No difference in outcomes has been demonstrated between steroid injections given subcutaneously (extrasheath) versus within-the-flexor tendon sheath (intrasheath). Mardani-Kivi et al randomized 180 patients to receive either an intrasheath or extrasheath injection under ultrasonography guidance. They found no difference in the rate of TF resolution at one year, reinjection rate, or the final Quinnell grade between the techniques.17

Steroid injection may increase the risk of postoperative infection in subsequent open TF release. Ng et al18 retrospectively reviewed the effect of steroid injection on the outcomes of 999 open TF releases, aiming to identify the risk factors for postoperative infections. They found that older age and decreasing days between injection and surgery correlated with infection rates. Patients without infection had a mean 260 days between injection and surgery compared with 79 days in those who had a postoperative infection. Lutsky et al19 used retrospectively matched cohorts to investigate the risk of surgical site infection after steroid injection given intraoperatively during another soft-tissue hand procedure. They found that injections ipsilateral to the surgical procedure markedly increased the infection risk. The authors concluded that injections should not be provided intraoperatively during other procedures on the ipsilateral hand. Flexor tendon rupture after corticosteroid injection has been reported, although this complication is rare.20

Efficacy of Single and Repeat Injection in Diabetic Patients

Historically, the literature has suggested that steroid injections are less effective in patients with diabetes compared with those without, with success rates in diabetic patients reported to be between 32% and 66%.4,21 Most notably, a prospective randomized trial conducted by Baumgarten et al21 in 2007 revealed that steroid injections were markedly more effective in nondiabetic patients (86% effective) than in diabetic patients (63%). However, more recently, Castellanos et al22 conducted a long-term follow-up of steroid injections in patients with TF and demonstrated no difference in success between injections in patients with diabetes (57%) and without diabetes (72%). Similarly, Dardas et al15 found no difference between the efficacy of second or third repeat injection in diabetic patients and nondiabetics. Corticosteroid injections for TF have been noted to cause transient hyperglycemia in diabetic patients, but this risk is considered acceptable given their efficacy.4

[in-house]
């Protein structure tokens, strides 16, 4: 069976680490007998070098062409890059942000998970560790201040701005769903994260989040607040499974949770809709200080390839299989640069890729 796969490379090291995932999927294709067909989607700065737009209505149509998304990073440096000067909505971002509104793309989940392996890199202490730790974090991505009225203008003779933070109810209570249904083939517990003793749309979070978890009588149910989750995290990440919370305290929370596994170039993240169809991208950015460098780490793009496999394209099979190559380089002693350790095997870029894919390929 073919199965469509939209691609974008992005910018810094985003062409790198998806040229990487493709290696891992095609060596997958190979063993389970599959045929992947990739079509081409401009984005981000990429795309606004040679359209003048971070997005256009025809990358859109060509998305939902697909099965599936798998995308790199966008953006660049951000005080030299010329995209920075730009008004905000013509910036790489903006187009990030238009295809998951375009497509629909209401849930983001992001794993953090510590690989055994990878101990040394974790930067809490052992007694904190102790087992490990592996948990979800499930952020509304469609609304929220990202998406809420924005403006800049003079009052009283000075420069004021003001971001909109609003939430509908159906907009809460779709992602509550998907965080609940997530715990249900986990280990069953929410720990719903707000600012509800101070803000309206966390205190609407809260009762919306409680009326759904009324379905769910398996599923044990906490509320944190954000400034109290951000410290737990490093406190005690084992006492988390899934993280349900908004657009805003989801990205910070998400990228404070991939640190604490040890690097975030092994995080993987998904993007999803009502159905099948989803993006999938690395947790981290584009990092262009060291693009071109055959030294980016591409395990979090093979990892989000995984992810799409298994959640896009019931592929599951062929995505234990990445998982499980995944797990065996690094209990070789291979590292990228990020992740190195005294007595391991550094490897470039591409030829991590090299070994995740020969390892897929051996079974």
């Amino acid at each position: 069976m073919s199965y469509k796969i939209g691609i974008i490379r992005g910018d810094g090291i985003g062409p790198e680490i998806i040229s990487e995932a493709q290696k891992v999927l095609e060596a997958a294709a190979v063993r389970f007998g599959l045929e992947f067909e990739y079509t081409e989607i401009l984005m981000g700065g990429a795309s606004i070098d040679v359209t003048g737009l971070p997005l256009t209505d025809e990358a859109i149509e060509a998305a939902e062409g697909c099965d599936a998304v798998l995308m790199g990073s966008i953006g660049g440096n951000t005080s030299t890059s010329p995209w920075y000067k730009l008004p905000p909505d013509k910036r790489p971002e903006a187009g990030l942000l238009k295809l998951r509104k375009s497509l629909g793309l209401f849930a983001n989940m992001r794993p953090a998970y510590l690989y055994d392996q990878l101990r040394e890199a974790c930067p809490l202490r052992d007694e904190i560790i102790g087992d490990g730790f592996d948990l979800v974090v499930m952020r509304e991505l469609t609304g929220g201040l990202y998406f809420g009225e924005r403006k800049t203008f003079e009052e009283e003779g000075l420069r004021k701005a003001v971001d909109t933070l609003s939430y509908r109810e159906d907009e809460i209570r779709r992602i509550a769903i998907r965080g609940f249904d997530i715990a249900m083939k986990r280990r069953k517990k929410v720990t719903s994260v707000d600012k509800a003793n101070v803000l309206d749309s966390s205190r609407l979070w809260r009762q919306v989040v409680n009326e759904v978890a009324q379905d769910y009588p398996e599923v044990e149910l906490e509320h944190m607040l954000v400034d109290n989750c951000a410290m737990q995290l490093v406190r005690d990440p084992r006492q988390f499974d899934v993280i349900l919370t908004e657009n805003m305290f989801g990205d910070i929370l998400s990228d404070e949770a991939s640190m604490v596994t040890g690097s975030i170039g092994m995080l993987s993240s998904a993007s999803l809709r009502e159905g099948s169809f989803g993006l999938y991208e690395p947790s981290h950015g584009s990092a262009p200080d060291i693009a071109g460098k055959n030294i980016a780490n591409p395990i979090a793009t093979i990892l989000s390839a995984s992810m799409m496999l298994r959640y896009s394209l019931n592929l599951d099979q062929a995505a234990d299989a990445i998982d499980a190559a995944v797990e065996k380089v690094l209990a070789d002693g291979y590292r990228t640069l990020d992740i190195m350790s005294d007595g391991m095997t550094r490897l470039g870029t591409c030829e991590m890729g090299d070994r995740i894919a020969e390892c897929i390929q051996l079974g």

Cost Effectiveness of Injection

Halim et al23 recently conducted a cost analysis on a prospectively collected cohort of patients with TF to identify a cost effective treatment strategy. Costs reflected reimbursements for all care related to the TF, and cost savings were calculated by comparing actual cost incurred to theoretical cost of performing TF release instead of a second or third steroid injection. They included 88 digits that had at least a single steroid injection. Offering up to three injections resulted in a potential cost savings of $72,730. Of the patients who underwent more than one injection, a second injection resulted in a potential cost savings of $15,956 and a third injection resulted in a potential cost savings of $1,986. They concluded that from a cost stand point, up to three injections should be offered before surgical release.

Surgical Management

Open Release

Open surgical release of the A1 pulley effectively alleviates the subjective and objective manifestations of TF when conservative interventions are unsuccessful. Open release currently remains the benchmark operation for addressing TF. Success rates of open A1 pulley release are reported between 90 and 100%, and the procedure is associated with a complication rate between 5% and 12%.24,25 Recently however, Baek et al recognized that although open A1 pulley release is an effective procedure, a cohort of patients experience prolonged postoperative symptoms. In their review of 109 patients who underwent open A1 pulley release, 19% were found to have snapping, locking, and/or pain for longer than 8 weeks after surgery.26 Risk factors for prolonged postoperative symptoms included duration of preoperative symptoms, flexion contracture at the PIP joint, and intraoperative identification of fraying or partial flexor tendon tear.